$$\frac{{\rm{\Lambda }}}{\lambda } < \frac{1}{{\rm{\max }}({n}_{1},{n}_{2})+{n}_{1}(\sin \,\theta )}$$

where n1 and n2 are the refractive indexes of the surrounding medium and the substrate respectively, max holds for the maximum of the arguments and θ is the incident angle.

For example, a diamond nanostructure with periodicity Λ = 500 nm, will not have diffractive orders for λ > 1.21 μm. Figure 2(a) shows the transmission behavior for different LIPSSs periods Λ. Note that according to eq. (1), the range where no diffraction occurs changes with each period Λ, thus explaining the dashed lines picturing the below limit where diffraction ends. Otherwise, the results show that each Λ has its transmission peak located in different λ, which is explained by Bragg’s law. A similar maximum value of T ~ 94% for a common LIPSSs aspect ratio of A = 0.4 (compared to a T ~ 82% for a flat diamond surface). This reflectivity reduction can be further improved by scanning different values of the LIPSSs height, leading to a tunable different aspect ratio A = h/Λ as shown in Fig. 2(b). The transmission performance reached a maximum close to 100% for an A = 0.65.

Figure 2
figure 2

(a) Transmission of LIPSSs on diamond substrate as a function of LIPSSs spatial period (Λ) and incident wavelength with a fixed aspect ratio of 0.4. (b) Computed transmission of diamond LIPSSs as a function of aspect ratio and incident wavelength for Λ = 500 nm.

The simulations highlight the importance of controlling the LIPSSs geometry in terms of Λ and A in order to tune the AR performance of the diamond surface. As mentioned in the introduction, the geometry of LSFL structures is highly controllable with the irradiation parameters, making them an excellent fabrication approach.

Results and Discussion

LIPSSs generation and geometry control

Diamond is a group IV semiconductor, and therefore laser-induced modification of the dielectric function transitorily changes the material properties to a metallic state25,46. Since the absorption of the femtosecond laser pulses by the diamond results in the generation of nearly free electrons in the conduction band on timescales shorter than the electron-phonon relaxation time, the response of the excited diamond is usually approximated by a free-carrier Drude response. During this plasmonically-active phase of the laser-irradiated diamond, the SPP-laser interference mechanism of inhomogeneous energy deposition is effective and leaves permanent imprints on the surface morphology after the conclusion of the pulse.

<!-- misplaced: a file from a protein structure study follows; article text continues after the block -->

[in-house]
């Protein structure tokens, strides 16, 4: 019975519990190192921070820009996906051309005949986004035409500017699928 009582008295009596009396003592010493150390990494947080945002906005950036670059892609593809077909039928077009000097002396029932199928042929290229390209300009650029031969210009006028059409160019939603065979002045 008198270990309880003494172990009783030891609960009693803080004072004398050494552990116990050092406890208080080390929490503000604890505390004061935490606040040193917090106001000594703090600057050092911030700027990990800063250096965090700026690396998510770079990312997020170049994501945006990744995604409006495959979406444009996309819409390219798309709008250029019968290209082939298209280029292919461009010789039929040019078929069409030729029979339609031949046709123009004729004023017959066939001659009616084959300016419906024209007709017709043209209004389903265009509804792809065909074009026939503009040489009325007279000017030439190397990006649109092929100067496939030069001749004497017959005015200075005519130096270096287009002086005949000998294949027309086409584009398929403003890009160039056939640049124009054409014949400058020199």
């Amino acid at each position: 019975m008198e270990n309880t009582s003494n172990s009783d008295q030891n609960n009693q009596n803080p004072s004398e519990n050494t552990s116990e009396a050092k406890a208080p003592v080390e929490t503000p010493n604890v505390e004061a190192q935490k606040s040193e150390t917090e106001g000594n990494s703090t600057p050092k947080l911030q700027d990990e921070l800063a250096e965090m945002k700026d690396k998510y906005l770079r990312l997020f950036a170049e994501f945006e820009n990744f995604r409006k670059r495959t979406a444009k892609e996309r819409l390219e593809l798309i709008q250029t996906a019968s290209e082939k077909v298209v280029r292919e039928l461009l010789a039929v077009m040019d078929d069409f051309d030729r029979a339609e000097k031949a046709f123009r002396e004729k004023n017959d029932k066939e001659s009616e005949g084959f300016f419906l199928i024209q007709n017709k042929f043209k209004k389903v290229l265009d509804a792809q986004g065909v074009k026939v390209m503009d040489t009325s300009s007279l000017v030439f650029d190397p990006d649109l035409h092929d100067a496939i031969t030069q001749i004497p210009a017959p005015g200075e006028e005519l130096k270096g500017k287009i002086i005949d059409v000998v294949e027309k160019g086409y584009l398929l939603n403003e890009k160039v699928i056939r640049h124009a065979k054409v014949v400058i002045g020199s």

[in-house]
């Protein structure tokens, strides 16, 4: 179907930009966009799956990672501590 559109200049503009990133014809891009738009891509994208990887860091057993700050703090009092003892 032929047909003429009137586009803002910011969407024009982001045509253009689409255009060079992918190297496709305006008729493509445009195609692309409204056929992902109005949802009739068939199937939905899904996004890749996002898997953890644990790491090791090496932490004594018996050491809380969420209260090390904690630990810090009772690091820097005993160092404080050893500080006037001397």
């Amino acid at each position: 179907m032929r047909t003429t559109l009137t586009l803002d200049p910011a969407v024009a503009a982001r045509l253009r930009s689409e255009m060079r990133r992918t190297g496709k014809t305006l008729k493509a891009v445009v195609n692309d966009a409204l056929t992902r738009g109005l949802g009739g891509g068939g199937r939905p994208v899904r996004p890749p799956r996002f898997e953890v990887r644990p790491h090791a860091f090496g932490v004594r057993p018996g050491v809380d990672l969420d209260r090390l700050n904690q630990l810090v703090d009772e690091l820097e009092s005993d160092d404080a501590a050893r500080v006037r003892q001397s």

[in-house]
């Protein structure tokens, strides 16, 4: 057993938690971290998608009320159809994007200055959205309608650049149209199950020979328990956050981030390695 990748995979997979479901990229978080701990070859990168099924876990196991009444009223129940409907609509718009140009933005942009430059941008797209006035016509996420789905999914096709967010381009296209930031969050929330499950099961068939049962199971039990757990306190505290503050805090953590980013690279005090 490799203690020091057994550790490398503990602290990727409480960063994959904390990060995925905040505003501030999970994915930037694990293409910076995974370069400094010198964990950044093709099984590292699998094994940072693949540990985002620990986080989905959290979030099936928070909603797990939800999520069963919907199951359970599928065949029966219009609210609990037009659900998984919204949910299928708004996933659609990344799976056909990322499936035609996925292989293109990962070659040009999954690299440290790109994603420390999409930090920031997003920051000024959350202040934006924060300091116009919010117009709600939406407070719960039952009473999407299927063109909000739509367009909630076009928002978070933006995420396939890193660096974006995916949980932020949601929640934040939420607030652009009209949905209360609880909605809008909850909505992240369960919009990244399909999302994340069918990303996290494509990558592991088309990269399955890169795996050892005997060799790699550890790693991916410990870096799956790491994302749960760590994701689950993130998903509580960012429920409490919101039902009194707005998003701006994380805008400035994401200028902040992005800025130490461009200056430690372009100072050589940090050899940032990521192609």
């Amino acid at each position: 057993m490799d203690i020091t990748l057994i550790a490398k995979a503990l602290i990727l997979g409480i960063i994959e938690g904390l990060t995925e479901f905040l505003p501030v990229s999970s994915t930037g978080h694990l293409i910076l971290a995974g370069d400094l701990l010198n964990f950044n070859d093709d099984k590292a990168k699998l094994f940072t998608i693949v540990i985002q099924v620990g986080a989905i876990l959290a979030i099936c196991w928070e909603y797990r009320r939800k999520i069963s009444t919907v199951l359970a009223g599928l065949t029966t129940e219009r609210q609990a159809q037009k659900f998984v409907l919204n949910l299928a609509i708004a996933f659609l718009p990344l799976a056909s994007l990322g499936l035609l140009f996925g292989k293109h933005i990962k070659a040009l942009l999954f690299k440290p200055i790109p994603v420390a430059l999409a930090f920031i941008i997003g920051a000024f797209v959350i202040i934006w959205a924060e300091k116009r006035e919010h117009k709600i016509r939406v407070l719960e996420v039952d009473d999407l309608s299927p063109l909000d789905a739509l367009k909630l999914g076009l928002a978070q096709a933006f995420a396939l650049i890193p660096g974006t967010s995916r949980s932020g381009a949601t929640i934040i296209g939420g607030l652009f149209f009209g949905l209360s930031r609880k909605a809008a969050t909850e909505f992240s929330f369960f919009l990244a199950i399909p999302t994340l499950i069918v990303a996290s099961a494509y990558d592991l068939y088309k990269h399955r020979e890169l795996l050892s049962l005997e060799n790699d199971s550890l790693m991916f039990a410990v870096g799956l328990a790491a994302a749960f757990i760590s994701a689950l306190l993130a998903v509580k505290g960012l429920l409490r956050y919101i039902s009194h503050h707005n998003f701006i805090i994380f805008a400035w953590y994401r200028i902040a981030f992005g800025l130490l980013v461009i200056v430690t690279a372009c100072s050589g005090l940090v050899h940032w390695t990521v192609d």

The spatial period Λ of LIPSSs nanopatterns under these conditions is known to depend on the laser wavelength, material plasmonic properties, the polarization of the laser electric field and the angle of incidence47. It is generally accepted that the period (Λ) of the LSFL is governed by the following equation:

$${\rm{\Lambda }}=\frac{\lambda }{(\eta +\,\sin \,\theta )}$$

where η = Re [(ε/(ε + 1)]1/2, is the real part of the effective refractive index of the air-diamond interface for surface plasmons, ε is the dielectric constant and θ the incidence angle of the laser light. By tuning the laser wavelength, is possible to control accurately the period Λ.

Experimentally, the samples were irradiated with five different wavelengths; firstly three different harmonics of a Ti:Sapphire laser, corresponding to IR light (λ ~ 800 nm), UV (λ ~ 400 nm) and deep-UV (λ ~ 267 nm), and also harmonics from an Ytterbium high repetition rate laser at a λ of ~520 nm and ~1040 nm. The pulse durations employed were 130 fs and 380 fs respectively. Figure 3 shows the obtained Λ as a function of the irradiation wavelength. The results showed a linear trend consisting of Λ ~ 0.85λ, which is in very good agreement with eq. (2), if the theoretical transient plasmon simulations values calculated for diamond are used48.

Figure 3
figure 3

LSFL spatial period as a function of the irradiation wavelength. Insets: SEM images of the LSFL nanopatterns generated with λ = 1040 nm (above) and λ = 400 nm (below).